Is the new protocol going to be a lasting thing, or time limited for a ‘post crisis’ period? It sounds like it would be a good thing as a permanent protocol.

And, what about some additional funding to local authorities to fund tenancy relations officers and enforcement? It seems likely that this will lead to a rise in attempted illegal evictions.

We will be looking at the legislation in detail when it is published, but it has to be said that in the current situation, this sounds like a good thing.

 

 

Giles Peaker is a solicitor and partner in the Housing and Public Law team at Anthony Gold Solicitors in South London. You can find him on Linkedin and on Twitter. Known as NL round these parts.

14 Comments

  1. Julie

    I think this is a good thing.
    I am interested to see the legislation as well as the Protocol, as I feel the social landlord one is very effective.

    I know you will, but please do keep us updated

    Reply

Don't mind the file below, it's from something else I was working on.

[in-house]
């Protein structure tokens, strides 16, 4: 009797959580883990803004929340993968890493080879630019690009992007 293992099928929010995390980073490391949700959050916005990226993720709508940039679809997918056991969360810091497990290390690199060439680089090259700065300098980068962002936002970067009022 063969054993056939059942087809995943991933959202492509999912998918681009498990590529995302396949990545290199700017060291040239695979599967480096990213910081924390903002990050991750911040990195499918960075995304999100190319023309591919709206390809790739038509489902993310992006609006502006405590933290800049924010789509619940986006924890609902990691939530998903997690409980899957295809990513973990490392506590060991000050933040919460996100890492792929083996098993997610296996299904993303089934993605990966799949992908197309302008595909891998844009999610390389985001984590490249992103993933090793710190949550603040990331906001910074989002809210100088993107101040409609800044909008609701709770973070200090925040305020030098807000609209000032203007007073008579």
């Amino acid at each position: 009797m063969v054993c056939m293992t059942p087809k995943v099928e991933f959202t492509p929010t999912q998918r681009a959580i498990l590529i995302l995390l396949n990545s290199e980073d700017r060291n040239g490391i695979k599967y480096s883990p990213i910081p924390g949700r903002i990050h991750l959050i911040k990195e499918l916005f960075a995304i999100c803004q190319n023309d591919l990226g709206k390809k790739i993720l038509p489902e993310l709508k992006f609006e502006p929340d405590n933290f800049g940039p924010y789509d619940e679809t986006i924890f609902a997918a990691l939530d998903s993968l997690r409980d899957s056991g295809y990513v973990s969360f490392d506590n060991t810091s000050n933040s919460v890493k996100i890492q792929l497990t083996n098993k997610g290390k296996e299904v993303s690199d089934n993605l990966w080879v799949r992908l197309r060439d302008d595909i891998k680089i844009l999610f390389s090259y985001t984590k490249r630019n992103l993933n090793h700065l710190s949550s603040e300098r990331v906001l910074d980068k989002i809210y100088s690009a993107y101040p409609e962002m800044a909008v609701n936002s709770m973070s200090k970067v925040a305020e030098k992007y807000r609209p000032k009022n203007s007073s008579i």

2. Bill

    A lot better result than the daft ’emergency measures- draft legislation’ in your last post.

    Reply
    • Giles Peaker

      Oh Bill, you really are a bear of little brain. It is much worse for landlords of your attitude. It apparently means that for the foreseeable future, landlords won’t be able to issue any possession claims at all. And even when they can again, private landlords will have to follow a pre-action protocol that they have never had to before. Failure to follow a pre-action protocol can be penalised by the courts.

      The mortgage holiday is not legislation, that is the Govt arm twisting the lenders.

      Reply
      • D Norton